A Master's thesis isn't what most people talk about as they
stand around a BBQ on the water's edge with a drink in one hand and
a gourmet sausage in the other. We repress our inner intellectual
and pretend to be more interested in sport. Deep down inside
though, we want everybody to stop talking about such simplistic
trivia and instead dive head-long into the rich tapestry of
historical, technical, and cultural forces that make the world what
it is, and what it could be. When friends, sons, daughters, and
grandchildren mention their thesis, Kiwis do everything they can to
make it look like they are only a little bit interested. But in
fact, we really want to get comfy and go through it in every
detail. We want to expand the bibliography, develop the unresolved
threads and scribble all through the margins. We love it. New
Zealand really is the intellectual capital of the world. It seems
we just don't want too many people to know.
We've had enough of the repression. We're bashing down the walls
of the ivory tower and taking our swollen brains into the city.
We're taking our thesis projects out of the studio and marching
them through town so you too can wallow in our deepest thoughts.
We're exhibiting our work at the new Overseas Passenger Terminal on
Wellington's waterfront on the weekend of November 1 & 2, 2014
with an opening on Friday October 31. It is the water's edge at its
prime and there will be drinks, and gourmet sausages.
Nineteen of us, all students of architecture and landscape
architecture at Victoria University, have pondered the future of
the Kapiti-Horowhenua region hunting for compelling alternatives to
the status quo. It's a future under pressure. As cities in New
Zealand and around the world rapidly expand, there is also pressure
on their surrounding regions as developers look to expand the city
limits; farmers look to increase productivity; indigenous people
look to defend their cultural integrity; tourists look for
environmental gratification; and lifestyle residents look for their
piece of paradise. Like many of our country's regional landscapes
Kapiti-Horowhenua has extraordinary untapped potential, and our
projects are evidence. As a collection, it is a fascinating case
study of how much more we could make of New Zealand's great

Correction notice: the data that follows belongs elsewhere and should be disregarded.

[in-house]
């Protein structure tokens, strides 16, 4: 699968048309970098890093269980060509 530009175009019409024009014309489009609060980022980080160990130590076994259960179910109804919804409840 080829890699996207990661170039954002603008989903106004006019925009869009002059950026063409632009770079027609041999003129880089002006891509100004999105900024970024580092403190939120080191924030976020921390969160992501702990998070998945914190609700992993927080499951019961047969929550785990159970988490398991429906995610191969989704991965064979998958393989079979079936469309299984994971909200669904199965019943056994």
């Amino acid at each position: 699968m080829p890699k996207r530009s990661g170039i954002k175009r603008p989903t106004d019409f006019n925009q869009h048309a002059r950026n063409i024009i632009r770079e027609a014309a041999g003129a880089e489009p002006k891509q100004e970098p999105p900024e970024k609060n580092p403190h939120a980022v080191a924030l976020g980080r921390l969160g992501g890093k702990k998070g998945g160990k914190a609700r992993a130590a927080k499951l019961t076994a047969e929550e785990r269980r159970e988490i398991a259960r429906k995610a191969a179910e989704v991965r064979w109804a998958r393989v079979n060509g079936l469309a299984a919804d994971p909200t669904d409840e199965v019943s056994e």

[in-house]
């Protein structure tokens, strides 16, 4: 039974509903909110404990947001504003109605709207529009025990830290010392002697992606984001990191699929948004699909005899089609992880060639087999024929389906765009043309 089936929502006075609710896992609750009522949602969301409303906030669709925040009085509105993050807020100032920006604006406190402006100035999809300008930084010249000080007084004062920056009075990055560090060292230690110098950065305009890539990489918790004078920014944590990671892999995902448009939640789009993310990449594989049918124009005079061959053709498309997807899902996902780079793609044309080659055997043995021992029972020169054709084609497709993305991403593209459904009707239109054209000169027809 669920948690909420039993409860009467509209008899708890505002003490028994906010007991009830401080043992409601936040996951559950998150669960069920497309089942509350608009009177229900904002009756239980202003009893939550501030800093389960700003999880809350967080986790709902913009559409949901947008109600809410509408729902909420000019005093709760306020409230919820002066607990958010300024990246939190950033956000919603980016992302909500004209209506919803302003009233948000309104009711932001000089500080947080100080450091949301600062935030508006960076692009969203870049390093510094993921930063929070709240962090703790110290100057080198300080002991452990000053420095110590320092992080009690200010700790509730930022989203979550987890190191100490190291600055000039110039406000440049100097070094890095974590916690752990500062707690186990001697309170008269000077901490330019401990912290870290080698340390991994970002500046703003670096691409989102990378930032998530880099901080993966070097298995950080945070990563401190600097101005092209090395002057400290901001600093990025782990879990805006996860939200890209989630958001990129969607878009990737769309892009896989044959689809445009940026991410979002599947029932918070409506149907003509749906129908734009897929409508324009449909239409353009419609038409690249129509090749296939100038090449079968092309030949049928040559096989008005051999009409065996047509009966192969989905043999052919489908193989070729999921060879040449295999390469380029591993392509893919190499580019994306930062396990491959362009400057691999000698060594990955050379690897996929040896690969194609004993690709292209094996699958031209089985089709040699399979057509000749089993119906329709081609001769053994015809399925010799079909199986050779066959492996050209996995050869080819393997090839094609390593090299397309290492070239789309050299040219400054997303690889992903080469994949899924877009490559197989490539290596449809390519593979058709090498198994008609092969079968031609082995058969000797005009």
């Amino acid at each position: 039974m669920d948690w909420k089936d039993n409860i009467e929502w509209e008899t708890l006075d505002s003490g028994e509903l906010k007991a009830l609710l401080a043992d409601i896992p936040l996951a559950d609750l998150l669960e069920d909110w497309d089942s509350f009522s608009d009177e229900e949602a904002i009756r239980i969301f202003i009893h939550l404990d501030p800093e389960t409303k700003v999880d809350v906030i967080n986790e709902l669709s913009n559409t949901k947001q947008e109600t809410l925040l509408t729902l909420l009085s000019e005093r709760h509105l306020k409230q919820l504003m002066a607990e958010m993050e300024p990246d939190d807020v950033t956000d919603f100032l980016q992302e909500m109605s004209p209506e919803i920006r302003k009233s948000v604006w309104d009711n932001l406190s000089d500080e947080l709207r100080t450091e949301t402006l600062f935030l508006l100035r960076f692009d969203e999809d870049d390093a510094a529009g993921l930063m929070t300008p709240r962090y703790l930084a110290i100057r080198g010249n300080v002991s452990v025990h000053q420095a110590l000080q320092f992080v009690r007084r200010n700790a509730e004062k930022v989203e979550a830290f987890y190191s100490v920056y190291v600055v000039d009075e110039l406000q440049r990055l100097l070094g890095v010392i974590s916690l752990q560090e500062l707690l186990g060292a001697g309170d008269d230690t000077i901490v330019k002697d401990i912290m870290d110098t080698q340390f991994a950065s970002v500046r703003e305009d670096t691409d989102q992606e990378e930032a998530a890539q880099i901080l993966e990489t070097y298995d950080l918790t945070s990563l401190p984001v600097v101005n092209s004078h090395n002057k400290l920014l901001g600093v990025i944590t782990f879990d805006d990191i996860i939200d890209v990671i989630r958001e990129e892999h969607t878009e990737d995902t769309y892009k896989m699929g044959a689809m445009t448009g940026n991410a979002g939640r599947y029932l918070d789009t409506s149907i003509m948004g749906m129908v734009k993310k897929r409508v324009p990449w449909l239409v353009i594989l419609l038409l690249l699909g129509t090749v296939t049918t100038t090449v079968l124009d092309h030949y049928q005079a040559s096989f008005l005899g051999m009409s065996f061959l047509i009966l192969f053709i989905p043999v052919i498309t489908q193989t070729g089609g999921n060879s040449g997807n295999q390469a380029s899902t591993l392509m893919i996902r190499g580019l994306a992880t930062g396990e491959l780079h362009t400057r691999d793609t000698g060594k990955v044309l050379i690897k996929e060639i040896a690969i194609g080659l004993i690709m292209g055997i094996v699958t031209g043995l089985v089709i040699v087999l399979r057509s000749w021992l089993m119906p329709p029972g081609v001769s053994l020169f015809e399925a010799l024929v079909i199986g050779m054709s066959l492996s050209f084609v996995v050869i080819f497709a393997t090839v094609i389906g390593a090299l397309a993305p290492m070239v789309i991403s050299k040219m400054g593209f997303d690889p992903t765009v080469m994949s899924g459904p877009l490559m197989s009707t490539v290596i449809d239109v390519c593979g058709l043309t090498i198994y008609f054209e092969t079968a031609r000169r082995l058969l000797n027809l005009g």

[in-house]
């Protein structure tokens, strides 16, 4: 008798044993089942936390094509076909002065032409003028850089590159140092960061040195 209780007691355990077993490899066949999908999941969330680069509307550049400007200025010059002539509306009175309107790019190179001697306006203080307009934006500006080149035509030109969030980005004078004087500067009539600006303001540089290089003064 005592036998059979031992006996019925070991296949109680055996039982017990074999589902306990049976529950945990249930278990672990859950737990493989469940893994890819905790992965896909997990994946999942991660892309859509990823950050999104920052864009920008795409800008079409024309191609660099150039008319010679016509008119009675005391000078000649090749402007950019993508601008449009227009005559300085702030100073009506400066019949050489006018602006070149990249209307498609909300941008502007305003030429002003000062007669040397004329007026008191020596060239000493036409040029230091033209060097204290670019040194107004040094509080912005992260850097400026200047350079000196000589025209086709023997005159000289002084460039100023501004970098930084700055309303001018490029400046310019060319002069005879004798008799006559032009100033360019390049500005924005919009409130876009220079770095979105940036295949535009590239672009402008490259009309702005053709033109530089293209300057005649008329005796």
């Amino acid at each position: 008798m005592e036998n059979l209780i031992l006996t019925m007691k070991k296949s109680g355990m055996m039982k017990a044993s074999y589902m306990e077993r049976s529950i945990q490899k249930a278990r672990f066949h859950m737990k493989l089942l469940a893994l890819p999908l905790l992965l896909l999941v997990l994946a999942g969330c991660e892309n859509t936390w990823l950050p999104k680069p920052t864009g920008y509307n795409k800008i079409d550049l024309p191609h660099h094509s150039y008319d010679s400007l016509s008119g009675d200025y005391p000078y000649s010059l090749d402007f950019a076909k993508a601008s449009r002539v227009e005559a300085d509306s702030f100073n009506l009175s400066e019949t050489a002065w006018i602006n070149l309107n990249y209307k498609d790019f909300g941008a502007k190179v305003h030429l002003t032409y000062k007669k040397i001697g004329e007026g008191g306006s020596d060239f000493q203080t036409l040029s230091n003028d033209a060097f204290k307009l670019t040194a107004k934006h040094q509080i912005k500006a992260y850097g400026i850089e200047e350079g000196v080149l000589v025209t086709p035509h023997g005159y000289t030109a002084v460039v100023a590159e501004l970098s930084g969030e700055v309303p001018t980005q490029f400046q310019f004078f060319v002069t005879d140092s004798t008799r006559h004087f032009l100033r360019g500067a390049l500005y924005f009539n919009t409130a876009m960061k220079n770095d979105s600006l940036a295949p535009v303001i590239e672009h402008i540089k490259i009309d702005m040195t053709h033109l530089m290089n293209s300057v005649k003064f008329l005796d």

Mounting an exhibition like this takes loads of energy, but it
takes money too, so this is an appeal for a little help. Any
donation you can make, ten, twenty dollars or more, will help cover
the costs of transporting the projects, mounting the
exhibition, some drinks and, of course the gourmet sausages
(and all donations attract a 33% tax credit). If we reach our
target, any additional money will be put towards publication.
Thanks very much for your support.
Louise Seyb, Gwena Gilbert, Jonny Fletcher, George Grieve, Ben
Allinson, Ben Allnatt, Belinda Stuart, Olly Chan, Natasha Milne,
Winston Dewhirst, Tom Inwood, Mark Radford, Nick Wheaton, Deborah
Scott, Caitlin Wallace, Daniel Roberts, Daniel Whatnall, Nicole
Davidson, and Robbie Budge
"…and so the guards threw down their weapons. And the tutors put
aside their books and gowns, and they threw open the castle gates
and danced out into the fields…"
Sing along... http://www.nzonscreen.com/title/dance-all-around-the-world
49 MONTHS AGO
Thank you once again to everybody who contributed to our exhibition. It was a resounding success.
The opening on Friday night was fantastic with a great crowd of people, an insightful talk by Pip Cheshire, some perfect Welly weather and, of course, gourmet sausages. It was also satisfying to see the exhibition continue to attract a constant stream of visitors over the weekend and yesterday. Last night we packed everything up and we’re back in our studio beavering away on our thesis documents. It feels like the home stretch for our theses now and this has been just the Boost we all needed! Thanks again so much for all your support.
Louise Seyb, Gwena Gilbert, Jonny Fletcher, George Grieve, Ben Allinson, Ben Allnatt, Belinda Stuart, Olly Chan, Natasha Milne, Winston Dewhirst, Tom Inwood, Mark Radford, Nick Wheaton, Deborah Scott, Caitlin Wallace, Daniel Roberts, Daniel Whatnall, Nicole Davidson, and Robbie Budge
49 MONTHS AGO
Thanks to your enormous support, last week was an amazing week. We reached our target, and more, in 48hours! We are all enormously grateful for your support, and chuffed that so many of you want to get behind our exhibition. The campaign runs for one more week, and if you haven't donated and still want to contribute then any money we make over the target will go towards publication of our work for a bigger audience - something we would really love to do.
Of course last week was also a busy week for us all as we busily build models, make drawings, and think through the implications of the projects that have consumed us all year. We know full well that our projects take liberties we can't take in professional practice, but we also know that our generation will have to change what we develop, where we develop, and the way we develop it - as every generation has had to before us. The most exciting thing about this exhibition is the opportunity to show you some of the changes we've been thinking about.
Thanks again for being so generous.
Louise Seyb, Jonny Fletcher, Gwena Gilbert, George Grieve, Ben Allinson, Ben Allnatt, Belinda Stuart, Olly Chan, Natasha Milne, Winston Dewhirst, Tom Inwood, Mark Radford, Nick Wheaton, Deborah Scott, Caitlin Wallace, Daniel Roberts, Daniel Whatnall, Nicole Davidson, and Robbie Budge.